McCourt thanked his partners -- Jon Kirk Mukri of the Los Angeles City Department of Recreation and Parks, City Councilman Greig Smith and Anita DeFrantz of the LA84 Foundation -- then reiterated to reporters that he's here to stay, despite the uncertainty created by his ongoing divorce.
"I'm just going through the process, but I'm very confident at the end of the process I will own the baseball team," said McCourt. "That's how I will continue to proceed on a daily basis."
The Dodgers open Spring Training on Wednesday, with pitchers and catchers reporting to the Camelback Ranch-Glendale complex in Arizona. McCourt said that fans he encounters do not focus on off-the-field matters.
"The only thing fans are focused on is wanting to win. That's the only thing they care about," he said. "That's what we're focused on. Putting a great product on the field and winning a lot of baseball games. Fans care about winning. That's what they want and we want to deliver the fans a world's championship."
McCourt said ticket sales are "doing fine -- right on projections," and that he wouldn't rule out a Dodgers regional television network "maybe someday" despite the deal the Lakers announced this week, which some media experts suggest makes a Dodgers channel less likely.
"Anything that brings sports and games to the fans is a good thing," he said. "I have no comment on that agreement, but the key is accessibility. Sports are all about the fans."
The caravan started Tuesday with a stop at Los Angeles Fire Department No. 3, for the official handoff of a fire truck for Rafael Furcal's hometown in the Dominican Republic, Loma de Cabrera, population: 5,000. Bernie Ventura represented Los Bomberos Foundation, a non-profit group of firefighters that was instrumental in procuring the donated equipment.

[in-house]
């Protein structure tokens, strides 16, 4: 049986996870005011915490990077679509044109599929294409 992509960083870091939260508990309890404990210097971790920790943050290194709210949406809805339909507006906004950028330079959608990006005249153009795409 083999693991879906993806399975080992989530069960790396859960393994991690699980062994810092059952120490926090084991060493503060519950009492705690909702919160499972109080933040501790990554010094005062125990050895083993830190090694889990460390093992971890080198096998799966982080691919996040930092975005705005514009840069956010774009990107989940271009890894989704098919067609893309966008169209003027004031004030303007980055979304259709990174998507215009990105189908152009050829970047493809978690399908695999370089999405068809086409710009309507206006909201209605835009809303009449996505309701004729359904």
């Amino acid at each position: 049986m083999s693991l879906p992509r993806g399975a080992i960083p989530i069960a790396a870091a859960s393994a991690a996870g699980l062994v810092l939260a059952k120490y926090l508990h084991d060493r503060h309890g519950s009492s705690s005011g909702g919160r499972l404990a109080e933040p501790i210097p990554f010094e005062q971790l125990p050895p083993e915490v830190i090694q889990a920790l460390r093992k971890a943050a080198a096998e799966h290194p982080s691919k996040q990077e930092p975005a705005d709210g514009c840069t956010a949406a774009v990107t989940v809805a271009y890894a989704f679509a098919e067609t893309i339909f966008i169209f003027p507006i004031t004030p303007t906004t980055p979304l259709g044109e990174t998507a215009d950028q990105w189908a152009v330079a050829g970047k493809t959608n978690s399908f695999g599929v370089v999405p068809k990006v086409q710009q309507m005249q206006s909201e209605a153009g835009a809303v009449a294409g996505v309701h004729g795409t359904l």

L.A. Fire Department official Donald Frazeur proclaimed Furcal an "honorary firefighter" and presented him with a commemorative ax and City Councilman Tom La Bonge, whose district includes the station, gave a Dodgers pep talk.
General manager Ned Colletti said the equipment was the culmination of a conversation that concluded the negotiation of Furcal's contract two years ago.
"I asked the agent if there was a cause that Rafael wanted to support and he came up with a fire truck for his hometown," said Colletti. "I said we'd go halves with him and it sealed the deal. It's pretty cool two years later to see it come to fruition."
The truck will be hauled to Florida, then shipped by freighter to the Dominican.
"Thank God to the Dodgers and Los Bomberos," said Furcal. "A lot of poor people get killed in my hometown because they don't have a fire truck. We're doing something for this little town. The only big guy from there is me. Thank you all for keeping my dream alive."
The caravan also made stops in Santa Monica for a "Heal the Bay" beach cleanup with fans near the pier; at the LA Police Department West Valley station for lunch with officers and staffers; and at Taft High School, alma mater of non-roster invitee Gabe Kapler.
In addition to Furcal and Kapler, the caravan included current players Matt Kemp, Jay Gibbons and Tony Gwynn Jr.; former players Steve Garvey, Ron Cey, Fernando Valenzuela, Don Newcombe, Lou Johnson, Shawn Green and Derrel Thomas; and broadcaster Charley Steiner.
Ken Gurnick is a reporter for MLB.com. This story was not subject to the approval of Major League Baseball or its clubs.